How can you tell what week a MacBook/Pro is?

Discussion in 'Buying Tips and Advice' started by Topono, Jul 22, 2006.

  1. Topono macrumors member

    Joined:
    Jun 12, 2006
    #1
    How can you tell? It seems that the more weeks go by, the less chance of getting a buggy MacBook Pro. How do you tell? Do you have to start it up? If I were to buy a MBP now, what week would it most likely be?
     
  2. celebrian23 macrumors 65816

    celebrian23

    Joined:
    Mar 12, 2006
    Location:
    Under the sun
    #2
    it has something to do with the serial number...

    sorry I'm not much help :eek:
     
  3. Mitthrawnuruodo Moderator emeritus

    Mitthrawnuruodo

    Joined:
    Mar 10, 2004
    Location:
    Bergen, Norway
    #3
    Patience... bumping is not very popular... especially after just an hour...

    Look at your serial number. As far as I remember it's the 4th and 5th positioned number. The serial number o my MacBook is 4H6226*****, ie. it's made in week 22 (which sounds reasonable, since I received it early in week 24).

    And slightly related but still, if you need week numbers in iCal, subscribe here (also available in Norwegian, German and French). ;)
     
  4. GoCubsGo macrumors Nehalem

    GoCubsGo

    Joined:
    Feb 19, 2005
    #4
    Thanks for the link. ;)
    Does this logic work for PowerBooks? i never understood the whole rev a-e or whatever they had.
    :)
     
  5. Mitthrawnuruodo Moderator emeritus

    Mitthrawnuruodo

    Joined:
    Mar 10, 2004
    Location:
    Bergen, Norway
    #5
    You're welcome... :)
    I have no idea... I seem to remember there was a website, widget or (coconut?) application that could tell when my iBook was made... but I'm not really sure...

    The serial number "trick" I think was mentioned somewhere here at MR or at the discussions over at Apple Support (or most likely someone here at MR mentioned the Apple discussion). I cannot keep track of every thing I read... :eek: ;)

    Edit: On the other hand, the serial number on my iBook G4 is UV3470***** and it's very likely that it's a week 47, since I got it in November 2003...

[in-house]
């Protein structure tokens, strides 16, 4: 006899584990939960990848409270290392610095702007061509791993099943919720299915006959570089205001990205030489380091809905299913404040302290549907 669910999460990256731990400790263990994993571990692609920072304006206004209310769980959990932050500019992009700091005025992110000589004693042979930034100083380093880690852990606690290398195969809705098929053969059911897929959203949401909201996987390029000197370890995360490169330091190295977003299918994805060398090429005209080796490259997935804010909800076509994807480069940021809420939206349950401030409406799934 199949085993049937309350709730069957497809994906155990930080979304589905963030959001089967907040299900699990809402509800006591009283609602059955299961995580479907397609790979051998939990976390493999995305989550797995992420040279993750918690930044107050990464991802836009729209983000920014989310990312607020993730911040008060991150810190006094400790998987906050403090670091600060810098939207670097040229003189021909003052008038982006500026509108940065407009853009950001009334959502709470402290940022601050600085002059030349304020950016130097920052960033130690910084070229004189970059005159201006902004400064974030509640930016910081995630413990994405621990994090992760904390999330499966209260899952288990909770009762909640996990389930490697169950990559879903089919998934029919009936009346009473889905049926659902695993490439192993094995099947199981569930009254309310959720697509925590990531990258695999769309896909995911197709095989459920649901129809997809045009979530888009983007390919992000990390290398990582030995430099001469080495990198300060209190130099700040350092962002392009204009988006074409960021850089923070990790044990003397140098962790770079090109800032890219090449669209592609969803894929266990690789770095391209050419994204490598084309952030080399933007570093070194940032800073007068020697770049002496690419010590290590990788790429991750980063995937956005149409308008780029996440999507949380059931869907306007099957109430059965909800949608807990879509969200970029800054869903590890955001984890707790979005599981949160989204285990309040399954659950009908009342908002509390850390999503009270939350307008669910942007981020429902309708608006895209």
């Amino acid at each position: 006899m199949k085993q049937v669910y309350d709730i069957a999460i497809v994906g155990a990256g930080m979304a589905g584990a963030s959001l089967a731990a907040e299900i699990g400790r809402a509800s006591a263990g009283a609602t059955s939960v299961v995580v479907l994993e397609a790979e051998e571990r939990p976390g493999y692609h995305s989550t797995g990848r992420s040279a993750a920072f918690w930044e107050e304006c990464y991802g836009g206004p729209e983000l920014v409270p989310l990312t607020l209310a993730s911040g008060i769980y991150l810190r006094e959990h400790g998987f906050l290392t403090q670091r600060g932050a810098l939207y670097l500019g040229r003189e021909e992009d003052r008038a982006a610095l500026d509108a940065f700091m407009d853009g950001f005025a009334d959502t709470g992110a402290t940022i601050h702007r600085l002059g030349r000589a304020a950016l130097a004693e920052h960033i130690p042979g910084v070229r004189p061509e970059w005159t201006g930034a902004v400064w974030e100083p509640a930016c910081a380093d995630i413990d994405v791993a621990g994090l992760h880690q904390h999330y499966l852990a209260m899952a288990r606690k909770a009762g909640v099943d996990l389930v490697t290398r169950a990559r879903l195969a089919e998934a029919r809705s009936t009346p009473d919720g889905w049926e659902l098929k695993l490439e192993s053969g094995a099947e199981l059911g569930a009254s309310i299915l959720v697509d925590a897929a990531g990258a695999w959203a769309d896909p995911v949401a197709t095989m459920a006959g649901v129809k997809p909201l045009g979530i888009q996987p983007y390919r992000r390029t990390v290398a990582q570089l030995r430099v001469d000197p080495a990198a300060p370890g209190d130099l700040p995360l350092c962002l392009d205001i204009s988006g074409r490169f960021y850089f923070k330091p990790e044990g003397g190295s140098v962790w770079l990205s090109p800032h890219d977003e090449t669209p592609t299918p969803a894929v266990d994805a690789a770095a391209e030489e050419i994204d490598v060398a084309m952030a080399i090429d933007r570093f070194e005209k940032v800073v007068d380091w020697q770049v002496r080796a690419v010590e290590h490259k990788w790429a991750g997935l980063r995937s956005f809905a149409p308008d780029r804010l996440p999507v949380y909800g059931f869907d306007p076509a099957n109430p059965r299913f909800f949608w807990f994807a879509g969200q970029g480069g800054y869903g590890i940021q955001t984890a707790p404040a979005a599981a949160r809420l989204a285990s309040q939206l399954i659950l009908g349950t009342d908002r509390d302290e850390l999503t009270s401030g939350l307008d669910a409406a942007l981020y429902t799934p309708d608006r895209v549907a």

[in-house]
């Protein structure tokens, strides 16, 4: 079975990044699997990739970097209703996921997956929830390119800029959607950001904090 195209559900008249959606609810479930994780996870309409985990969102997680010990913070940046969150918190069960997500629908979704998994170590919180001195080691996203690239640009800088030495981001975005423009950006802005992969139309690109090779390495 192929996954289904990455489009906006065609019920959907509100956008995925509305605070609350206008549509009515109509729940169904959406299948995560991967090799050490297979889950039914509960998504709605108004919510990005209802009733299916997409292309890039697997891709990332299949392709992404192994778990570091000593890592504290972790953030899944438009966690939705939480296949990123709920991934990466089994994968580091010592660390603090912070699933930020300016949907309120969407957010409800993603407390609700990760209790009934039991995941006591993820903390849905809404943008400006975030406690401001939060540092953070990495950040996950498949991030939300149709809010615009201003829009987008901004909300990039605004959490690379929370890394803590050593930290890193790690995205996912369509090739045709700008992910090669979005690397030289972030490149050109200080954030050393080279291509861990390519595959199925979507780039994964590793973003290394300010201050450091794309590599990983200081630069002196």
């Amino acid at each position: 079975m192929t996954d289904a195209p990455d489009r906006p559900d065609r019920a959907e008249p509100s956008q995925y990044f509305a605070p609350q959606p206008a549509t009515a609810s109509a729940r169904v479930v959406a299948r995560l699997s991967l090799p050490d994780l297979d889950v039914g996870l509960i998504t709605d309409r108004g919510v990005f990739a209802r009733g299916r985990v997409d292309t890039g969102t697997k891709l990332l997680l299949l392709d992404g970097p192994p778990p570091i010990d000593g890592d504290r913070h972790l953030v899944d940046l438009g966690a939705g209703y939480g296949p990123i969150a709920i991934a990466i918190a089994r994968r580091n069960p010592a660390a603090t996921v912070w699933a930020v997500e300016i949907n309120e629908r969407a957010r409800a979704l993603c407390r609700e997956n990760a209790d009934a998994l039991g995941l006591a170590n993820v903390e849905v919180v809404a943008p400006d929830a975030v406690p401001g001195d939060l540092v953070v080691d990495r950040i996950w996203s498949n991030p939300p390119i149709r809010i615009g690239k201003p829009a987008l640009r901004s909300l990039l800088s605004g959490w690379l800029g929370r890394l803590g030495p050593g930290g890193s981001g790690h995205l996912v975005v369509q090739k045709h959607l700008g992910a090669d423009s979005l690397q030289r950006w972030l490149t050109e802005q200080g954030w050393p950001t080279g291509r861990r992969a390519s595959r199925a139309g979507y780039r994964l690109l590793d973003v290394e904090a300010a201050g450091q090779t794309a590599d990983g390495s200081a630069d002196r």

6. bobber205 macrumors 68020

    bobber205

    Joined:
    Nov 15, 2005
    Location:
    Oregon
  7. sonictonic macrumors 6502a

    Joined:
    Mar 25, 2006
    Location:
    Central Coast, California
    #7
    I got a "week 29" MacBook yesterday! I am hopin it's a good one. So far it's awesome. :D
     
  8. Topono thread starter macrumors member

    Joined:
    Jun 12, 2006
  9. cboissel macrumors newbie

    Joined:
    Jun 16, 2006
    Location:
    MA
    #9
    this seems wierd...how many weeks have they been producing these computers? or does 'week' mean something else?
     
  10. Mitthrawnuruodo Moderator emeritus

    Mitthrawnuruodo

    Joined:
    Mar 10, 2004
    Location:
    Bergen, Norway
    #10
    It's the week number it's been produced. A week 22, like mine, is produced between May 29th and June 4th, which was week 22 (with weeks starting on Mondays, that is).

    Week 1 is the first week of the year. Now we're in week 30.

    If you often wonder which week it is, try subscribing to the iCal week numbers (which are also linked to earlier in this thread). ;)
     
  11. drummerbooker14 macrumors 6502

    drummerbooker14

    Joined:
    Jul 11, 2006
    Location:
    Georgia
    #11
    yes it is the week of the year not the week since production started
     
  12. Anonymous Freak macrumors 601

    Anonymous Freak

    Joined:
    Dec 12, 2002
    Location:
    Cascadia
    #12
    As mentioned, week number resets every year. Common convention is that weeks start on Monday, and 'week 1' starts on the first Monday in January. (So, for example, this year had January 1st on Sunday, so it was technically part of week 52 of 2005, while week 1 of 2006 started on January 2nd.)

    The whole rev a-e thing is when they made an update to the computer. So a 'rev a' computer means it is the first iteration of that model. The just-released Mac Pro would be a 'rev a'. The mini, iMac, and MacBook are all in 'rev a'. The 15" MacBook Pro is currently in 'rev b' because they boosted the processor speeds, while the 17" MacBook Pro is still 'rev a'.

    There were five revisions of the Aluminum PowerBooks, so they are labeled 'rev a', 'rev b', etc. (Some models get more descriptive revisions, like the Titanium PowerBook G4, which had 'DVI', 'SuperDrive', etc. Sometimes people also refer to the revision by its top speed, so the Power Mac G5s could be called 'G5 (2 GHz,)' 'G5 (2.7 GHz,)' and 'G5 (Quad)'. (The quad getting a descriptive identifier.) Apple usually refers to them by release date. For example, the education-only iMac Core Duo (with integrated graphics and a Combo Drive,) is officially 'iMac (mid-2006)' where the consumer model is 'iMac (early 2006)'.

    Yes, it can be confusing. Check out Low End Mac to look up info on the various generations of Mac.
     

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